I’m writing this to you from a difficult moment in the past. Creating a book like Disciplines takes time, and I’m writing in the United States in 2020, the year of the COVID-19 pandemic and the Black Lives Matter movement, with a difficult election still to come. I have no idea how these crises affected you; but I know this week’s scriptures shed light on them. May what you’ve learned since 2020 also shed light on these reflections.

Revelation begins magnificently with greetings from the One “who is and who was and who is to come” and from “the Alpha and the Omega.” We are immediately in the framework of eternity, where the crises and triumphs, kindnesses and injustices, even the lives and deaths of earth seem insignificant. Yet they are significant, for we are also greeted by “Jesus Christ, . . . the firstborn of the dead, . . . who loves us and freed us from our sins by his blood.” The Eternal One took notice of our wrongs and tragedies and sent us a Redeemer to share in them and overcome them, to overcome even death itself.

I don’t know who comes to your mind when you think of resurrection and eternal life. I know there may well be someone special. When we celebrate the feast of Easter with flowers and trumpets and glorious hymns, there may be someone in particular whom you long to think of sharing life with the risen Christ. It may be someone lost to COVID-19, to an act of violence, or just to the hardships and hazards of life on earth. I invite you to hold that someone in your heart and think of Jesus reaching out his wounded yet warm hand to them.

Alpha and Omega, we are grateful beyond words that you took notice of us in our needs and sorrows, sent Jesus to share them with us, and in him gave us life and victory over death. Amen.

Pray the Scriptures Using Audio Lectio
Read John 20:19-31

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Lectionary Week
April 18–24, 2022
Scripture Overview

After the resurrection of Jesus, the disciples are unable to remain silent. They go to the Temple to proclaim the gospel. Some people receive the message, while others do not. This causes turmoil within the community, but the apostles stand firm in their testimony, inspired by the Holy Spirit. Psalm 150 might be on the lips of those early apostles. Everything that has breath should praise the Lord! The author of Revelation recounts a vision that he receives from the risen Jesus Christ, who one day will return as Lord of all nations. In John we learn more about the source of the confidence of the apostles. They have experienced Jesus in the flesh, and this experience gives power to their proclamation of the reality of his resurrection.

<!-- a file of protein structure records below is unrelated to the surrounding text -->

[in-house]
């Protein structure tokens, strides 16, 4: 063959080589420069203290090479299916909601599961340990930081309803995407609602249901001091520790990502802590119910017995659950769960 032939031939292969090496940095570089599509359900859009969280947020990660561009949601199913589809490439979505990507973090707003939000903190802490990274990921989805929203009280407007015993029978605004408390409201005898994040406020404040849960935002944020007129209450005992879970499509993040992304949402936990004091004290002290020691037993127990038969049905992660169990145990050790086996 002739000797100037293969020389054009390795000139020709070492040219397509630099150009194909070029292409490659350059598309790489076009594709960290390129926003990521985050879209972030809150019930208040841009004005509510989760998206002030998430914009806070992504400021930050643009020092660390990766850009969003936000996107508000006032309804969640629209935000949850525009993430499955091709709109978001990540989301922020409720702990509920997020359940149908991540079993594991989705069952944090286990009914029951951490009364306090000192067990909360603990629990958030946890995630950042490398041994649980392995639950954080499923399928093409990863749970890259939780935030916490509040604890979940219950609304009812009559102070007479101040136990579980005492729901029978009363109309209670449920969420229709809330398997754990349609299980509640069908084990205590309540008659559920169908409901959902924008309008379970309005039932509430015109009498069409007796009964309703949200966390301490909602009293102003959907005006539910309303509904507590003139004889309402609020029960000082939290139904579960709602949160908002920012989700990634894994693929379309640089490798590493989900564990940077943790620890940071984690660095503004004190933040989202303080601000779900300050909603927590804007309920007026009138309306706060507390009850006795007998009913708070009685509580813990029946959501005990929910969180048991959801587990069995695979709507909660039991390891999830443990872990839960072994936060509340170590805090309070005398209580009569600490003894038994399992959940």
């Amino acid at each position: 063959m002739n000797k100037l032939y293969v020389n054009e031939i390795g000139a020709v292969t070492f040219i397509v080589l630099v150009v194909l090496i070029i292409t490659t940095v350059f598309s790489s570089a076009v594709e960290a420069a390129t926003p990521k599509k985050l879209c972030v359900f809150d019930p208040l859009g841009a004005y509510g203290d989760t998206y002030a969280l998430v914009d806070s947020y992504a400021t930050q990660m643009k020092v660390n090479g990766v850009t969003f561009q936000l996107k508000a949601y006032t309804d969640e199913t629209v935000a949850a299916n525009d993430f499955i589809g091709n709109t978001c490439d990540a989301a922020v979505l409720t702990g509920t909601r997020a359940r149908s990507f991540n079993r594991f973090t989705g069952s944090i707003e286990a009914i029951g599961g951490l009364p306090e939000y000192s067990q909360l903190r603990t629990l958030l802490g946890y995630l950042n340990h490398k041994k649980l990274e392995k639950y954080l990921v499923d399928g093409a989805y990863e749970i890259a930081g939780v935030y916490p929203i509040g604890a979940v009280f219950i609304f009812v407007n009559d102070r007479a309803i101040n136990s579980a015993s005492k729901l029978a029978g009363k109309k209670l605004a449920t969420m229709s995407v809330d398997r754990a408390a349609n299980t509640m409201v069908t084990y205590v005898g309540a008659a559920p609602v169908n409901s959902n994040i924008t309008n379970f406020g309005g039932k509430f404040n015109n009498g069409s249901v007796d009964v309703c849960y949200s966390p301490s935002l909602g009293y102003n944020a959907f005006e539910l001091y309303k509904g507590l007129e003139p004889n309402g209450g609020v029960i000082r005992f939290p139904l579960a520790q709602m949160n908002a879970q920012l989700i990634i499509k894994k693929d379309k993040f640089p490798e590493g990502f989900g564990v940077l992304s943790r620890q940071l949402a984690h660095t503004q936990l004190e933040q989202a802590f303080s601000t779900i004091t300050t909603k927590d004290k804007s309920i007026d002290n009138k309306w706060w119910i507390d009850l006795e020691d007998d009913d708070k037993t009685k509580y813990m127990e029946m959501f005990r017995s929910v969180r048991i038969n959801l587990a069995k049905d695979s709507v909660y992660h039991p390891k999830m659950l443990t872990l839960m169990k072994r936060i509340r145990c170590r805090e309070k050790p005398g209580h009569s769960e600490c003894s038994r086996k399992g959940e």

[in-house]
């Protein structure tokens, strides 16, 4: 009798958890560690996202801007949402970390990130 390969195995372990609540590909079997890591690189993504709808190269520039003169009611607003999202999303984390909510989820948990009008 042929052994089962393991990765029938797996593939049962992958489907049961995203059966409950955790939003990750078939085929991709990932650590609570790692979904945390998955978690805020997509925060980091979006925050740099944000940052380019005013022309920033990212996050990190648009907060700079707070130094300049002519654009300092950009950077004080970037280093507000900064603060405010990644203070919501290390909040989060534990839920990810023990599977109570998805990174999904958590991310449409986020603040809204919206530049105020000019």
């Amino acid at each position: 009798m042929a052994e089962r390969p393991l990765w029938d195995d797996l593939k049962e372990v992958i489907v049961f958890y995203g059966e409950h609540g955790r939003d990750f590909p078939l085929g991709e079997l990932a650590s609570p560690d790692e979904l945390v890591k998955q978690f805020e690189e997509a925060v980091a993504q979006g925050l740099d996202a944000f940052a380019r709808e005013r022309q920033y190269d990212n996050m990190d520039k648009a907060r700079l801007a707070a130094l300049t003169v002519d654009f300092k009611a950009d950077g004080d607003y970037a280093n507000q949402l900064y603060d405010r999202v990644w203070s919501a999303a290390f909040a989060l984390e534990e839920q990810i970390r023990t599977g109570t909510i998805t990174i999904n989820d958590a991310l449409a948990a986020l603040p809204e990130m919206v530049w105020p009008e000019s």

Questions and Suggestions for Reflection

Read Acts 5:27-32. When has your faith compelled you to rise up, stand up, or kneel down in obedience to God rather than earthly authorities?
Read Psalm 150. When have you praised God with great celebration? When have you praised God with quiet service to creation?
Read Revelation 1:4-8. How do you see peace arising out of violence in the Bible and in the world around you?
Read John 20:19-31. How have your experiences of witnessing violence or the results of violence helped you to understand that violence does not have the last word?

Respond by posting a prayer.

I join many of those who will pray for you as you seek to discern what you are called to be at this moment. May God grant you the courage to fulfill that calling. May we all open our eyes and see the misery, open our ears and hear the cries of God’s people, and, like God through the Lord Jesus Christ, be incarnate amongst them.” 

View a growing list of resources for the spiritual work of overcoming racism.